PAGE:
I think it goes without saying that web design bloggers love to read (similar to how it goes without saying that Germans love David Hasselhoff). If you’re like me, then it’s quite likely you’ve purchased the odd web design or programming book that you weren’t all too thrilled with.
Books can be expensive, especially if you only buy them brand new and when they’re first released. And if you live in a country outside North America or the UK, then they could be even more expensive because of shipping costs.
So before purchasing a new design or programming book, I usually do a few things to increase my odds of being happy with the purchase.
Questions to Ask
I usually try to make sure I’ve considered the following questions before committing to anything:
- Is the publisher established, and does the publisher have a good reputation in that niche/industry?
- Does the author have a good reputation as a book writer?
- Does the author have a strong online presence that would show that he/she is knowledgeable in best practices in his field?
- Are the examples or the code in the book available for download?
- Does the author have a reputation for being a helpful person? Or does he/she have a reputation as an aggressive marketer?
- Does the book itself have an official website or microsite?
Research to Do
In order to assist me to be able to answer the questions above, and to find out more about the book, I’ll try to do as much research as possible on the publisher, author, and the book itself. This is why I probably will never pre-order a book before its publishing date.
The kind of research I do includes most, if not all, of the following:
- Read reviews of the book — especially all negative reviews
- Take note of the total number of pages compared to the price
- Check to see if any portion of the book that’s not available elsewhere is indexed on Google Books
- Use Amazon’s “Look Inside” feature to:
- Read the table of contents (you could also do this on the official website of the book)
- Read or scan the index to examine the extent of subtopics not mentioned in the chapter titles
- Read the back cover
- Read the introduction and/or first chapter, one of which will often have a section called “Who Should Read This Book?” or “Who is This Book For?” or something similar
Another question you might ask yourself after doing some of this research is: Will this book serve as a good reference-style manual? This would especially be important for a programming book. It’s great to learn principles and concepts, but books that are solely devoted to that style will rarely work well as a reference. So if it’s important to you that a book overflow with immediately-accessible practical solutions, examining the chapter titles and index would help immensely.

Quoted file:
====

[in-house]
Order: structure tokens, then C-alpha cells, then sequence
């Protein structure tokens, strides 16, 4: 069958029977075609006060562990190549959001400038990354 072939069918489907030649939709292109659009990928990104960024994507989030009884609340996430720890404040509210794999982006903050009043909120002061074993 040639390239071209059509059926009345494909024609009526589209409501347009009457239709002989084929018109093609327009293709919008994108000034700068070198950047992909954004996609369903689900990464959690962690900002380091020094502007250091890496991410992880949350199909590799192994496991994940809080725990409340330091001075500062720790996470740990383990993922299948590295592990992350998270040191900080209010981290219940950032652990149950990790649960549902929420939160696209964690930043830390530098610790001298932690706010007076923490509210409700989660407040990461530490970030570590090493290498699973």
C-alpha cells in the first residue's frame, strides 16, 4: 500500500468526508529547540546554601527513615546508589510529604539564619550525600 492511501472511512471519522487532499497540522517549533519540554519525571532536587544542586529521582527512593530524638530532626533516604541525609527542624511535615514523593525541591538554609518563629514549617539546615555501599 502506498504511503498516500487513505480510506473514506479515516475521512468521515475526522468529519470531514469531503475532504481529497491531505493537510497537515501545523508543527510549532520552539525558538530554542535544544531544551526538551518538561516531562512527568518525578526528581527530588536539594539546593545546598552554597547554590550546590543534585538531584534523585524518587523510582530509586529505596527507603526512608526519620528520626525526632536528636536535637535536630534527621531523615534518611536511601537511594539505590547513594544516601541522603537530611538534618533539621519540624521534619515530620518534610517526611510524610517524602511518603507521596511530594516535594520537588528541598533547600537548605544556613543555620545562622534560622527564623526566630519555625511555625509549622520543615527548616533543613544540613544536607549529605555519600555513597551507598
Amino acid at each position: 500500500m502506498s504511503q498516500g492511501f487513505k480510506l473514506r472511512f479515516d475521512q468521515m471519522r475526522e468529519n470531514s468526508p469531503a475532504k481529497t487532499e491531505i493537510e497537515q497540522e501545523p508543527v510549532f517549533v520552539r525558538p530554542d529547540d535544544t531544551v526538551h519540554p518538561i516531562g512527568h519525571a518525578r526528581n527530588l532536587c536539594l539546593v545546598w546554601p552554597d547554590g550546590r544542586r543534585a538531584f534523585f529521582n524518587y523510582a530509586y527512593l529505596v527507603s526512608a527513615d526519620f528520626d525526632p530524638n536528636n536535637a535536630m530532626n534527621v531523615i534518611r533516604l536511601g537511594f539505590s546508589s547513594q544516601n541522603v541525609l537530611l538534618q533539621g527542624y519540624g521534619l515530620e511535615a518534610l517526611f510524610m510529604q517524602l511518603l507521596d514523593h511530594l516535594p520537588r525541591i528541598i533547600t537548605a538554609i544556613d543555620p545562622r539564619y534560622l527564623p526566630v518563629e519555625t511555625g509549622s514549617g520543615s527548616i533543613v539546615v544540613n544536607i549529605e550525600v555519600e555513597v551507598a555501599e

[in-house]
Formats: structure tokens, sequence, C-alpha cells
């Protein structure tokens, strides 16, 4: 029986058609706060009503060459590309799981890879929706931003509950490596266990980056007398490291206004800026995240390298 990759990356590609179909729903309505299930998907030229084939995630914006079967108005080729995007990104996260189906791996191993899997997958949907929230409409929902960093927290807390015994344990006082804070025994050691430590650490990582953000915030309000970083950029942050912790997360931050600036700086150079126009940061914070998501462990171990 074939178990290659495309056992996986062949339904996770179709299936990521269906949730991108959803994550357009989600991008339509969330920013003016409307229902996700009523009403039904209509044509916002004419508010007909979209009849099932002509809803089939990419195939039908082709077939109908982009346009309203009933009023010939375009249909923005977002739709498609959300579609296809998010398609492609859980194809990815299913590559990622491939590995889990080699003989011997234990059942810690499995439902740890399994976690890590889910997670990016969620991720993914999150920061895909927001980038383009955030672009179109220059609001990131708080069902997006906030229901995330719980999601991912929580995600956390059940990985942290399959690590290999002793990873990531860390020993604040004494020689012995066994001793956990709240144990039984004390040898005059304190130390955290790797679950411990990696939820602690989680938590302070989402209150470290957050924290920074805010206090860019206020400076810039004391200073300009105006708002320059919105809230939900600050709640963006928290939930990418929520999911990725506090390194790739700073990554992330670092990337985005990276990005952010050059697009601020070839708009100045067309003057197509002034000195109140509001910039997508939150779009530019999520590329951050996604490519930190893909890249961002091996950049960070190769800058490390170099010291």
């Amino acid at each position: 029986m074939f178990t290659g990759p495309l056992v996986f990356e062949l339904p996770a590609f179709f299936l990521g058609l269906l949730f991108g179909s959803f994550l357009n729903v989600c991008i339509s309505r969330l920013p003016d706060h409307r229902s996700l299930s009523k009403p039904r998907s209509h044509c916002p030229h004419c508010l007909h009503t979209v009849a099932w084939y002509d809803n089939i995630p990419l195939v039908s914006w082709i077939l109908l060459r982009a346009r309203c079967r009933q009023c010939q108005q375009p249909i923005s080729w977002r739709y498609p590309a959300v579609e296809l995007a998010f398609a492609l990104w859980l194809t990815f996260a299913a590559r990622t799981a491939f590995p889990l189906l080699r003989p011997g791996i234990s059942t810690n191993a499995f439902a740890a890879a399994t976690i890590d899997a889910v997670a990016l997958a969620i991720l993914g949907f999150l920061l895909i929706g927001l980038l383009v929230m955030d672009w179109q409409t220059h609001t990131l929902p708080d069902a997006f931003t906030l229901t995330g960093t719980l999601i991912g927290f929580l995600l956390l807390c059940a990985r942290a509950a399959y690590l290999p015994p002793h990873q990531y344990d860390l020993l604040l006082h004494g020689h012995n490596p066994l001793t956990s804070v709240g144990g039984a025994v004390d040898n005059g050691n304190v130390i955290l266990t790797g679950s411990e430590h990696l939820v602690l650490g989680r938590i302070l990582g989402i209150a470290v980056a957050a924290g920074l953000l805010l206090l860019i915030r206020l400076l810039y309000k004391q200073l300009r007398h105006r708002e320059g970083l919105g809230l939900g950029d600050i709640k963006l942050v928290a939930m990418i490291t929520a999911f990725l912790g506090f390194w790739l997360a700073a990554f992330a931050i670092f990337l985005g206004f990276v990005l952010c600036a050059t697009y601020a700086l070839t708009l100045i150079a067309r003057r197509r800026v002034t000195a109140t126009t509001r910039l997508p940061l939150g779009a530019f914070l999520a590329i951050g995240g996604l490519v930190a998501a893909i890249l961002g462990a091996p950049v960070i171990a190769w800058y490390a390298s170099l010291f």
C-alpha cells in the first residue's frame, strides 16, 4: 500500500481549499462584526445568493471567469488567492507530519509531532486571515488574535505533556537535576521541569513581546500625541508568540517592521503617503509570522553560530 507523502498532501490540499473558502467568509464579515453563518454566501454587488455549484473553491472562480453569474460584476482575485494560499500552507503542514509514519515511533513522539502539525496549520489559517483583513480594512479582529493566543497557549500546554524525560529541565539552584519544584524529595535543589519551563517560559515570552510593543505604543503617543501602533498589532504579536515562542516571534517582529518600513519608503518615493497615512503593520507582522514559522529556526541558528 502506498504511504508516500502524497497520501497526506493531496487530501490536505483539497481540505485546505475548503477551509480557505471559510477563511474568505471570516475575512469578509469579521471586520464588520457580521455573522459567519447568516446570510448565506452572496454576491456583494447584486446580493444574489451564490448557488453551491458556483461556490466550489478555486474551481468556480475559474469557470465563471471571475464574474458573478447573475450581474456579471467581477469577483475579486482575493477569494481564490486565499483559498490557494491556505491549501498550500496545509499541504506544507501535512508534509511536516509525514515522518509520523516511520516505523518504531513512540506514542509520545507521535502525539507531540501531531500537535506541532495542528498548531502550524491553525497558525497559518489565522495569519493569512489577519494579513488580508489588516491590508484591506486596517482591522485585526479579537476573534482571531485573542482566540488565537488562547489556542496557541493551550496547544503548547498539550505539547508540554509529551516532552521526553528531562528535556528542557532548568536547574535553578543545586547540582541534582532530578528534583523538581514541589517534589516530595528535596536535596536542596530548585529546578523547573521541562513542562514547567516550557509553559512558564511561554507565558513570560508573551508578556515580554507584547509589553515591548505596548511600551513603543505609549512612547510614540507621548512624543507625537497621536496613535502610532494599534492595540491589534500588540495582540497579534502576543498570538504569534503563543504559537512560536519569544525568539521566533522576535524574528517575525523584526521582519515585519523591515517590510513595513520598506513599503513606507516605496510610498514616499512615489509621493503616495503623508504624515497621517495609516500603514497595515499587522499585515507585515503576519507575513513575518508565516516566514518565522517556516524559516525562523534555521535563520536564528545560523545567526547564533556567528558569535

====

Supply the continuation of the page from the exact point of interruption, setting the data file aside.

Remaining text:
A Cow Might Not Say “Moo”
Of course, none of the above research can guarantee that the book you purchase will be to your liking. A reputable publisher releasing a book by a reputable author might end up being a boring unusable mess.
On the other hand, an obscure publisher might release a book by an unknown author that is very useful and practical. Sometimes the reviews are invaluable in helping to find such books. But watch out for shill reviews. This is why I mentioned earlier to always read the negative reviews.
Some other things mentioned above that may not necessarily be factors:
- Negative reviews don’t necessarily mean the book is bad; the reviewers may have just chosen a book beyond their skill level, so read the review carefully in comparison to promotional material
- The author may lack a strong online presence because he/she is too busy writing best-selling computer books; this is a good thing
- The book might be brief, but that doesn’t necessarily mean it’s a bad value; brevity often equates to clarity
- A book strongly endorsed by “standardistas” may not be for everyone; those guys love each other and will probably not admit when one of their buddies writes something sub-par
Some of My Successful Choices
To conclude this article, here’s a list of books I’ve recently obtained copies of that were successful purchases (at least for me):
by Nicholas C. Zakas
jQuery in Action
by Bear Bibeault & Yehuda Katz *
* I own the first edition of this book, but the link will take you to the second edition.
HTML5 for Web Designers
by Jeremy Keith
HTML5 Up and Running
by Mark Pilgrim *
* I actually got this one at no charge as a review copy, and I will be writing a review of it to be published on Webdesigner Depot
The Ultimate CSS Reference
By Tommy Olsson & Paul O’Brien
How Do You Decide?
This gives you a rough idea of how I decide what design and programming books to purchase. Some of this information would apply to almost any book, not just web design.
What about you? How do you decide what books to buy? Is there anything I failed to mention that you think should be considered before buying a book covering some topic related to web design or web development?